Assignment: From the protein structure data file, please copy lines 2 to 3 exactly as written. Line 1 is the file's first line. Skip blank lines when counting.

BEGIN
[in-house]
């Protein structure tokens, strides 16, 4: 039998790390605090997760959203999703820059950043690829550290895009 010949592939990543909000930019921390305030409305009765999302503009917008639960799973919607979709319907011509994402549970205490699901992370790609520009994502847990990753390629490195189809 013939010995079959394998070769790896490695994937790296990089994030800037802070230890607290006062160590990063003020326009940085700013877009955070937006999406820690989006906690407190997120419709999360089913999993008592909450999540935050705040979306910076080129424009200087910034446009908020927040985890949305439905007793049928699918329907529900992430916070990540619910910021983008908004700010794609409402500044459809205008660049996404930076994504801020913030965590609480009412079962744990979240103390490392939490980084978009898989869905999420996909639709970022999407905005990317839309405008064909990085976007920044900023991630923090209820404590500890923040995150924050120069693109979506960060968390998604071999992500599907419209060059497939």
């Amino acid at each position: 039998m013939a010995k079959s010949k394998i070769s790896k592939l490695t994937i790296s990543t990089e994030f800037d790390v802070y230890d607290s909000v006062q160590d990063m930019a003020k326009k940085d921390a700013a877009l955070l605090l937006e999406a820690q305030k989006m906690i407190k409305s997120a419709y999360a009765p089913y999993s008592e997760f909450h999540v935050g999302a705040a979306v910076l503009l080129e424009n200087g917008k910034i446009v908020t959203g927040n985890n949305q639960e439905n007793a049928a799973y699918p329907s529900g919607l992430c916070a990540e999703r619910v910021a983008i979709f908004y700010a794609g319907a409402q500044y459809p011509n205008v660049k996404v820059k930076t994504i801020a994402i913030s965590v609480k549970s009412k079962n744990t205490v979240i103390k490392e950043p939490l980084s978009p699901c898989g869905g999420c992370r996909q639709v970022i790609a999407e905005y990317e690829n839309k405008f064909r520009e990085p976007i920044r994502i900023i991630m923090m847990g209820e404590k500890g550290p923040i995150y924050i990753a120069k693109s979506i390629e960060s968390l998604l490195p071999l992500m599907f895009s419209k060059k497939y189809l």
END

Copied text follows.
């Protein structure tokens, strides 16, 4: 039998790390605090997760959203999703820059950043690829550290895009 010949592939990543909000930019921390305030409305009765999302503009917008639960799973919607979709319907011509994402549970205490699901992370790609520009994502847990990753390629490195189809 013939010995079959394998070769790896490695994937790296990089994030800037802070230890607290006062160590990063003020326009940085700013877009955070937006999406820690989006906690407190997120419709999360089913999993008592909450999540935050705040979306910076080129424009200087910034446009908020927040985890949305439905007793049928699918329907529900992430916070990540619910910021983008908004700010794609409402500044459809205008660049996404930076994504801020913030965590609480009412079962744990979240103390490392939490980084978009898989869905999420996909639709970022999407905005990317839309405008064909990085976007920044900023991630923090209820404590500890923040995150924050120069693109979506960060968390998604071999992500599907419209060059497939």
């Amino acid at each position: 039998m013939a010995k079959s010949k394998i070769s790896k592939l490695t994937i790296s990543t990089e994030f800037d790390v802070y230890d607290s909000v006062q160590d990063m930019a003020k326009k940085d921390a700013a877009l955070l605090l937006e999406a820690q305030k989006m906690i407190k409305s997120a419709y999360a009765p089913y999993s008592e997760f909450h999540v935050g999302a705040a979306v910076l503009l080129e424009n200087g917008k910034i446009v908020t959203g927040n985890n949305q639960e439905n007793a049928a799973y699918p329907s529900g919607l992430c916070a990540e999703r619910v910021a983008i979709f908004y700010a794609g319907a409402q500044y459809p011509n205008v660049k996404v820059k930076t994504i801020a994402i913030s965590v609480k549970s009412k079962n744990t205490v979240i103390k490392e950043p939490l980084s978009p699901c898989g869905g999420c992370r996909q639709v970022i790609a999407e905005y990317e690829n839309k405008f064909r520009e990085p976007i920044r994502i900023i991630m923090m847990g209820e404590k500890g550290p923040i995150y924050i990753a120069k693109s979506i390629e960060s968390l998604l490195p071999l992500m599907f895009s419209k060059k497939y189809l």